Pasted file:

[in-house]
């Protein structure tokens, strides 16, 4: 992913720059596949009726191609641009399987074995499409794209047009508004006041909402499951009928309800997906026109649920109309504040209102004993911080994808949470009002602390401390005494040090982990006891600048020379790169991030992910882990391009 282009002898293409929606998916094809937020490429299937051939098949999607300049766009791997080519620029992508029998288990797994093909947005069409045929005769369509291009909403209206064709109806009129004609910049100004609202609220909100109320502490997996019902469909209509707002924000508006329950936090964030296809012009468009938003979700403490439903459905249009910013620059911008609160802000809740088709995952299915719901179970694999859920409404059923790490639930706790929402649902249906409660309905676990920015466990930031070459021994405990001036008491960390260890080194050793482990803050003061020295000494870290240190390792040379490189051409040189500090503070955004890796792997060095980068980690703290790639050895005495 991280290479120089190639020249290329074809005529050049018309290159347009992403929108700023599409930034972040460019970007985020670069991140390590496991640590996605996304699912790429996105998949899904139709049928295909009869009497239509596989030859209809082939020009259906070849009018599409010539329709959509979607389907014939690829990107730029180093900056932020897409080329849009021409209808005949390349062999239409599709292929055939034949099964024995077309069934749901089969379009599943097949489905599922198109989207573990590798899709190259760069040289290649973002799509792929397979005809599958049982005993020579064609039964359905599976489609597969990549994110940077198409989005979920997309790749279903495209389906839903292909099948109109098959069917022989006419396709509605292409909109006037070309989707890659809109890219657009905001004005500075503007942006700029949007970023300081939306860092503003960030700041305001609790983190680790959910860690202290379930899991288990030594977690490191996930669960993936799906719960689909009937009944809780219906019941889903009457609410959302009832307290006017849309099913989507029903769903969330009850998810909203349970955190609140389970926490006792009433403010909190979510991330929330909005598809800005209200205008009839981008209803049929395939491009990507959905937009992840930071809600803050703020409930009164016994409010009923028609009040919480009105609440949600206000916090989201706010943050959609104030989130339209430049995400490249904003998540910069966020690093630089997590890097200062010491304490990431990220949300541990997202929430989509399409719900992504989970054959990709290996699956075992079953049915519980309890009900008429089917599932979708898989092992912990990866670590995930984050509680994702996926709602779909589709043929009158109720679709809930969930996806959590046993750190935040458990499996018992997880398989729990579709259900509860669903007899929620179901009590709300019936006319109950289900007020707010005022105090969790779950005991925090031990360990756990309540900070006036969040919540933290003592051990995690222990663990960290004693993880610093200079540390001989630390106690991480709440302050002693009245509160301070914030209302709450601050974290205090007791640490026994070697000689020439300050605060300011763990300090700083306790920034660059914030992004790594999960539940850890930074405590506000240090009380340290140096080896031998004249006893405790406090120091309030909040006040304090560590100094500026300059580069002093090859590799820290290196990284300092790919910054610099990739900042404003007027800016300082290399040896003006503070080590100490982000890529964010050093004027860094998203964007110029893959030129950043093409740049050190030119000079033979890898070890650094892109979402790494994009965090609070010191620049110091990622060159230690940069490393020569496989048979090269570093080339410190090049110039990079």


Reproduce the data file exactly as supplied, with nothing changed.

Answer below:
[in-house]
């Protein structure tokens, strides 16, 4: 992913720059596949009726191609641009399987074995499409794209047009508004006041909402499951009928309800997906026109649920109309504040209102004993911080994808949470009002602390401390005494040090982990006891600048020379790169991030992910882990391009 282009002898293409929606998916094809937020490429299937051939098949999607300049766009791997080519620029992508029998288990797994093909947005069409045929005769369509291009909403209206064709109806009129004609910049100004609202609220909100109320502490997996019902469909209509707002924000508006329950936090964030296809012009468009938003979700403490439903459905249009910013620059911008609160802000809740088709995952299915719901179970694999859920409404059923790490639930706790929402649902249906409660309905676990920015466990930031070459021994405990001036008491960390260890080194050793482990803050003061020295000494870290240190390792040379490189051409040189500090503070955004890796792997060095980068980690703290790639050895005495 991280290479120089190639020249290329074809005529050049018309290159347009992403929108700023599409930034972040460019970007985020670069991140390590496991640590996605996304699912790429996105998949899904139709049928295909009869009497239509596989030859209809082939020009259906070849009018599409010539329709959509979607389907014939690829990107730029180093900056932020897409080329849009021409209808005949390349062999239409599709292929055939034949099964024995077309069934749901089969379009599943097949489905599922198109989207573990590798899709190259760069040289290649973002799509792929397979005809599958049982005993020579064609039964359905599976489609597969990549994110940077198409989005979920997309790749279903495209389906839903292909099948109109098959069917022989006419396709509605292409909109006037070309989707890659809109890219657009905001004005500075503007942006700029949007970023300081939306860092503003960030700041305001609790983190680790959910860690202290379930899991288990030594977690490191996930669960993936799906719960689909009937009944809780219906019941889903009457609410959302009832307290006017849309099913989507029903769903969330009850998810909203349970955190609140389970926490006792009433403010909190979510991330929330909005598809800005209200205008009839981008209803049929395939491009990507959905937009992840930071809600803050703020409930009164016994409010009923028609009040919480009105609440949600206000916090989201706010943050959609104030989130339209430049995400490249904003998540910069966020690093630089997590890097200062010491304490990431990220949300541990997202929430989509399409719900992504989970054959990709290996699956075992079953049915519980309890009900008429089917599932979708898989092992912990990866670590995930984050509680994702996926709602779909589709043929009158109720679709809930969930996806959590046993750190935040458990499996018992997880398989729990579709259900509860669903007899929620179901009590709300019936006319109950289900007020707010005022105090969790779950005991925090031990360990756990309540900070006036969040919540933290003592051990995690222990663990960290004693993880610093200079540390001989630390106690991480709440302050002693009245509160301070914030209302709450601050974290205090007791640490026994070697000689020439300050605060300011763990300090700083306790920034660059914030992004790594999960539940850890930074405590506000240090009380340290140096080896031998004249006893405790406090120091309030909040006040304090560590100094500026300059580069002093090859590799820290290196990284300092790919910054610099990739900042404003007027800016300082290399040896003006503070080590100490982000890529964010050093004027860094998203964007110029893959030129950043093409740049050190030119000079033979890898070890650094892109979402790494994009965090609070010191620049110091990622060159230690940069490393020569496989048979090269570093080339410190090049110039990079």